Brands are now getting smarter by taking actions based on customer sentiment. Not only brands but also political parties and governments are looking at social sentiments as a valuable resource for growth. With big data, real-time customer sentiment analysis has become possible.
Social media has completely changed how people express themselves. Subtle opinions in private chats are now taking the form of arguments and debates in public as tweets and comments. People are no more reserved about their views. They could either express their dismay or appreciation of a brand or a public figure online. In the hashtag era, a trending topic can attract opinions of millions within a matter of hours. Since most of this data is in the public domain, developers are looking to devise tools to mine this information and structure it to get their hands on customer sentiment analysis for a brand, a product, or an action taken by a brand. Customer sentiment analysis takes into account tweets, retweets, hashtags, pins, likes, reactions, comments, and many other similar parameters to evaluate the positivity or negativity among consumers towards a brand or a product. Because the data sources are endless, it is vital that they are managed efficiently. This makes big data an essential player in customer sentiment analysis. There are two main approaches to analyzing customer sentiment – using linguistic resources and using machine learning. Big data applications aid both the methods, although the way they operate is entirely different.
What is the Linguistic Resource approach?
To use the linguistic resources, you have to create a list of positive and negative words or phrases. In advanced applications, words can also have specific weights attached to them (e.g. ‘Disgusting!’ is way more negative than ‘bad’). Resources are then scanned for these words to evaluate a general sentiment among the users. Linguistic resource approach can be flawed in certain ways because some words can mean positive in a particular use-case and negative in another (e.g. ‘long battery life’ is a positive sentiment whereas ‘long queues’ is not). This pitfall is caused because of the inability of a computer program to ‘understand’ the way humans communicate. The next approach helps to overcome this pitfall – Machine Learning.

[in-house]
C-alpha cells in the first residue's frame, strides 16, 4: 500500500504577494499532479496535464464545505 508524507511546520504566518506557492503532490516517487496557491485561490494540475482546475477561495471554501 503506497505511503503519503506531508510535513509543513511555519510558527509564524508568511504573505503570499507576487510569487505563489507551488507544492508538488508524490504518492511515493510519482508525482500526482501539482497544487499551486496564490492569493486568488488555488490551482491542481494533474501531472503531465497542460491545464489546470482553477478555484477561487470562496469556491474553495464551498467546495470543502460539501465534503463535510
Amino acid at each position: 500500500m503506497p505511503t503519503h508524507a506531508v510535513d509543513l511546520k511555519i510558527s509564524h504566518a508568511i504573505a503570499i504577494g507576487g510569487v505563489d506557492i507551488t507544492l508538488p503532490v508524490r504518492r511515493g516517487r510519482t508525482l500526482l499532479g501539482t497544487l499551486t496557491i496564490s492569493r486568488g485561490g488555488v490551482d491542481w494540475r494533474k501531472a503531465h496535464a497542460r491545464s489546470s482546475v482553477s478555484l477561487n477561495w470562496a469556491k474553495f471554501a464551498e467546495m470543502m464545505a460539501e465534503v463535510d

How to use Machine Learning for Customer Sentiment Analysis?
Machine Learning offers the ability to computers to learn and understand the human language. Computer software is fed with tons of sample data that is tagged positive or negative with appropriate weights. Once configured, the software can process the unseen data and classify them with accuracy as good or bad sentiment. Even while working, the software continues to improve itself because of which the accuracy of the software improves drastically over time. However, the accuracy of the software largely depends on the kind of training data it is fed. For instance, software trained on ‘movie reviews’ data cannot be vouched for when processing ‘automobile reviews.’ This is why training data should be carefully curated before being fed. In conclusion, brands can harness the value of customer sentiment analysis in real-time by utilizing big data applications that suit customer sentiment analysis using either the linguistic resource approach or the machine learning approach.
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